By JOHN MAXWELL HAMILTON
“It is admitted that a sound public opinion cannot exist without access to the news. There is widespread and growing doubt whether there exists such an access to the news about contentious affairs.”
This was written more than a hundred years ago by two young journalists, Walter Lippmann and Charles Merz, in a 1920 critique of New York Times coverage of the Bolshevik Revolution. “A Test of the News,” as their analysis was called, showed that in a three-year period the Times reported more than ninety times that the Bolshevik government was about to fall, an extraordinary case of what is today called confirmation bias. “The news about Russia is a case of seeing not what was, but what men wished to see.”
The editors of the New Republic thought this analysis was so important that they turned the entire issue of the magazine over to the Lippmann-Merz report.
The article came to mind when I read James Bennet’s “When the New York Times Lost Its Way,” which itself took up a good part of the Economist’s Dec 14, 2023 edition of its “1843 Magazine” His article, too, is of signal importance to anyone who cares about the healthy formulation of public opinion.
Some context is necessary to evaluate the article. Bennet was once a rising star at the New York Times. He began as a young reporter covering the automotive industry and the Middle East; after a stint as editor of the Atlantic Monthly, he returned to head the Times’ editorial page. Then in 2020, almost exactly one hundred years after the Lippmann-Merz report appeared, he was asked to resign for publishing an op-ed by Sen. Tom Cotton. Cotton’s article was written in response to country-wide protests, some violent, that followed the murder of George Floyd. Cotton argued for calling out the United States military to make “an overwhelming show of force” to maintain order.
For many, Cotton was calling for a police state solution that was out of step with the threat. One rationale for publishing the op-ed was that Cotton had the ear of President Donald Trump. As such, his view mattered. But in the view of many in the Times’ newsroom, the opinion page had legitimized a point of view that was unacceptable. The Times union made a formal complaint. Readers squawked. Although Times publisher A.G. Sulzberger had often stated the editorial page should “invite intelligent discussion from all shades of opinion,” the pushback was too much. He asked Bennet to resign.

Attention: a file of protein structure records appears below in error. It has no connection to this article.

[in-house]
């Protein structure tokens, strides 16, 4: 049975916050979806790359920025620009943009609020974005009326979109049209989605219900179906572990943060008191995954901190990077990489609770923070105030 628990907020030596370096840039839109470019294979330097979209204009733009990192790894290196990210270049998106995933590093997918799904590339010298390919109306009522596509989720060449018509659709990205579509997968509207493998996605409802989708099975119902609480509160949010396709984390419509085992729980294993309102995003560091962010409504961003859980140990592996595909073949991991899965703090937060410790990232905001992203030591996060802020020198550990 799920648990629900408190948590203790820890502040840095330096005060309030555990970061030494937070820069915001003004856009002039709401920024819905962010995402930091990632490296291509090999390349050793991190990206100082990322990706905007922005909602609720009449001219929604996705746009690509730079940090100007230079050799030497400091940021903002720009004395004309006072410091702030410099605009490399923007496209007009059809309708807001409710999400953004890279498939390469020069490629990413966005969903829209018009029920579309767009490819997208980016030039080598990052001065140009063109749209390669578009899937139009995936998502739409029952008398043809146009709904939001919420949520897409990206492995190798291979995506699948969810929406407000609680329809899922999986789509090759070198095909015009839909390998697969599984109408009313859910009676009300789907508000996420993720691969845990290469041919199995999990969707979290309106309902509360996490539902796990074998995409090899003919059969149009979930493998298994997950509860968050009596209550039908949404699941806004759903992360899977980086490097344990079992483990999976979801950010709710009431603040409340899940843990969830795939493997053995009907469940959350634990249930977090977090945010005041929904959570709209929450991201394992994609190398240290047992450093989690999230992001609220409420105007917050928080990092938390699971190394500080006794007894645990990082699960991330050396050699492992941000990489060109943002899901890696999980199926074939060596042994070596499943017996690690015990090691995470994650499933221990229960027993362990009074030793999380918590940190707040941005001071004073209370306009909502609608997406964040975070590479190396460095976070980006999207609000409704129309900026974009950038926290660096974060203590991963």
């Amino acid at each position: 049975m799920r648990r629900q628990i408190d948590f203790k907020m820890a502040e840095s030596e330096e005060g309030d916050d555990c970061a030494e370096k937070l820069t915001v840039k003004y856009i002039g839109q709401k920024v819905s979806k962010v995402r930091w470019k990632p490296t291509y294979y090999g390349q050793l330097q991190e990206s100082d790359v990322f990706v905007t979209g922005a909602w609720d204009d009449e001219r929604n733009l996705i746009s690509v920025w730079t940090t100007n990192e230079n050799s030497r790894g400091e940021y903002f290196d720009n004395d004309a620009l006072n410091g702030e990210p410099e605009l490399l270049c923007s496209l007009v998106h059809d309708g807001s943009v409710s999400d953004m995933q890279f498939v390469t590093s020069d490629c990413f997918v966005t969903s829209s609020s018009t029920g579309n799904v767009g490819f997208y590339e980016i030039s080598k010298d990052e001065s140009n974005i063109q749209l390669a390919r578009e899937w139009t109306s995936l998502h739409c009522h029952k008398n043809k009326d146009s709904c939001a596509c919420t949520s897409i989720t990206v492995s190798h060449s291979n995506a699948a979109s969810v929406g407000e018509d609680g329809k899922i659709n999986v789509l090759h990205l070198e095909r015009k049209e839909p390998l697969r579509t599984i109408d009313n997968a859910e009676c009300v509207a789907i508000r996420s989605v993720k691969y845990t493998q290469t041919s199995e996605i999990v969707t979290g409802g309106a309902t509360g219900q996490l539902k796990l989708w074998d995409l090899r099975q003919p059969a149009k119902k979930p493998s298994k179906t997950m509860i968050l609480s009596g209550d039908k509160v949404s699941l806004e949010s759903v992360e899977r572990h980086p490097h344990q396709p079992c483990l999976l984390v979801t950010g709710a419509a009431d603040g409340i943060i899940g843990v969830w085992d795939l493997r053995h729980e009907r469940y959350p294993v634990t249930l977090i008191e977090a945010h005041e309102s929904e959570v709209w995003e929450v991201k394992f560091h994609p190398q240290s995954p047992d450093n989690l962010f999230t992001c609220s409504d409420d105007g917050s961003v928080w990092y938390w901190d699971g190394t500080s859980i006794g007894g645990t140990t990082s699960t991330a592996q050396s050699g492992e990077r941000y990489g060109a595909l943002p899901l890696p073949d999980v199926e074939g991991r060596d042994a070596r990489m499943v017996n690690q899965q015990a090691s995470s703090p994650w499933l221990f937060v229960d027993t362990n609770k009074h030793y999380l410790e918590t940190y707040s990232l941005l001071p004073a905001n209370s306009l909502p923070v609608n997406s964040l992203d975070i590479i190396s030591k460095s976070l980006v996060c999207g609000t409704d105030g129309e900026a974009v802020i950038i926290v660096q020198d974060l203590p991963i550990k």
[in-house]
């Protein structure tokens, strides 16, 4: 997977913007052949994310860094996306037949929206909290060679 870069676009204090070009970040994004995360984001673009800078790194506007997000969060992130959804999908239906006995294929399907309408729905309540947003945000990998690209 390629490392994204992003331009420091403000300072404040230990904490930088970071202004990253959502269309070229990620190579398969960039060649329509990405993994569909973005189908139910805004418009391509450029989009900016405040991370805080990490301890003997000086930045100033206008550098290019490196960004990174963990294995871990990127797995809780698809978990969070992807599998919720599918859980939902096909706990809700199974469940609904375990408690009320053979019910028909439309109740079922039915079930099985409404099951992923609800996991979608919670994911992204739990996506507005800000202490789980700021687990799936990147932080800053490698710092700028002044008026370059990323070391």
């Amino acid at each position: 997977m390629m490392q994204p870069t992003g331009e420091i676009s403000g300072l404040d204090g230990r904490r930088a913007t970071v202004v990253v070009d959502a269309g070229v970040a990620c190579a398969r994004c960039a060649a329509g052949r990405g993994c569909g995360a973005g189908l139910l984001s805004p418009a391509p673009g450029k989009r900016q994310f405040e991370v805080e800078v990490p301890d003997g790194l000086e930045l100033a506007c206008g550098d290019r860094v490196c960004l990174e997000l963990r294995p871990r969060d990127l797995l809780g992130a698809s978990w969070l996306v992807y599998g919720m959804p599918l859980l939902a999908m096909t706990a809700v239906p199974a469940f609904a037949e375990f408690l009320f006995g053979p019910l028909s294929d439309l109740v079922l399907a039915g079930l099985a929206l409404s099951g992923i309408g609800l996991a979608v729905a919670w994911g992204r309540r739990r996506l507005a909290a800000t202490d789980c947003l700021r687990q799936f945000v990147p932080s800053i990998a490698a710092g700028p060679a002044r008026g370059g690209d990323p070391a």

Bennet’s article is much more than a self-justification for publishing the piece. It is a thoughtful, judicious study in how journalism has slipped loose from its old moorings, becoming more partisan and much less dedicated to the idea of giving people all the facts so they can decide for themselves.
Bennet belongs to a school of journalism that once reigned at the Times. When Adolph Ochs bought the ailing Times in 1896, he wanted to set it apart from the sensational press. He took this view so far that he thought book reviews should be handled like news stories – fairly and dispassionately. The reviewer should report what a book’s author wrote, rather than judge it.
In its effort to avoid being incendiary, the Times could be too respectful of government leaders. This, paradoxically, helps explain its overheated reports from Russia. They were fueled in part by the Wilson administration, which had made a big bet on the Reds failing, and by anti-Red “White Russians” who were also sources for the Times reporting.
The plus side of the Times’ approach has been that when it did challenge the government version of the truth, it had enormous credibility.
Today’s Times, as Bennet argues, is less restrained in its judgements. It crossed a Rubicon of sorts – which Bennet does not mention – when it called Trump a liar for claiming that President Barack Obama was not an American citizen. The problem here is that in order to call someone a liar, a reporter must have evidence that the individual in question knows the truth, instead of simply being ignorant. It is difficult to know for sure what is in someone’s head. Even if one is willfully misinformed, he is not necessarily a liar. It was enough to report that Trump was wrong and let the public come to its own conclusion as to his state of mind.
Behind this decision to cry liar, liar, pants on fire was the belief that the news pages should privilege certain points of view. In Bennet’s words, “The Times’s problem has metastasized from liberal bias to illiberal bias, from an inclination to favour one side of the national debate to an impulse to shut debate down altogether.”